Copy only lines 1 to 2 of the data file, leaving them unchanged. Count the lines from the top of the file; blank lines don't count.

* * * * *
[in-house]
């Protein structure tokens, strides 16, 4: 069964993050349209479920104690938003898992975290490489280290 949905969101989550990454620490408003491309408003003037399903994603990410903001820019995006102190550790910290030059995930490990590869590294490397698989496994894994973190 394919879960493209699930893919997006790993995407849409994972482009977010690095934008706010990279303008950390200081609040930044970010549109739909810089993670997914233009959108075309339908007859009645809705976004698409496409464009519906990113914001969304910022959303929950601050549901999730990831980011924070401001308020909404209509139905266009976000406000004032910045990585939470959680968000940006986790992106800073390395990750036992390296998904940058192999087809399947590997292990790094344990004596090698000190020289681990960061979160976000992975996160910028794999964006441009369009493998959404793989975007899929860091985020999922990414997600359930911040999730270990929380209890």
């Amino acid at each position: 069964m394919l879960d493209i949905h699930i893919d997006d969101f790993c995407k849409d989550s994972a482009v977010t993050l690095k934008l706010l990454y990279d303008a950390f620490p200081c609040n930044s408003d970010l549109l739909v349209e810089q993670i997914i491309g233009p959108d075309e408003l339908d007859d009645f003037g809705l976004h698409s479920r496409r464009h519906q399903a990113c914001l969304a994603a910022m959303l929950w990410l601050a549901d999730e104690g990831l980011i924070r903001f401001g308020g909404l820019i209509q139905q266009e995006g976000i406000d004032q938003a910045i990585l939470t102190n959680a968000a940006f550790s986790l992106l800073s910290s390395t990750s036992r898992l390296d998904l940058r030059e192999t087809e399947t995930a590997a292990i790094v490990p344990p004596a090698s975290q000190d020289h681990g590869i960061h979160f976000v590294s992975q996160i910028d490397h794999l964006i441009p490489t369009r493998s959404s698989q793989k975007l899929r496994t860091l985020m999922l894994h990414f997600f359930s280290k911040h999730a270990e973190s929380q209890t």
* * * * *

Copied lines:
[in-house]
């Protein structure tokens, strides 16, 4: 069964993050349209479920104690938003898992975290490489280290 949905969101989550990454620490408003491309408003003037399903994603990410903001820019995006102190550790910290030059995930490990590869590294490397698989496994894994973190 394919879960493209699930893919997006790993995407849409994972482009977010690095934008706010990279303008950390200081609040930044970010549109739909810089993670997914233009959108075309339908007859009645809705976004698409496409464009519906990113914001969304910022959303929950601050549901999730990831980011924070401001308020909404209509139905266009976000406000004032910045990585939470959680968000940006986790992106800073390395990750036992390296998904940058192999087809399947590997292990790094344990004596090698000190020289681990960061979160976000992975996160910028794999964006441009369009493998959404793989975007899929860091985020999922990414997600359930911040999730270990929380209890």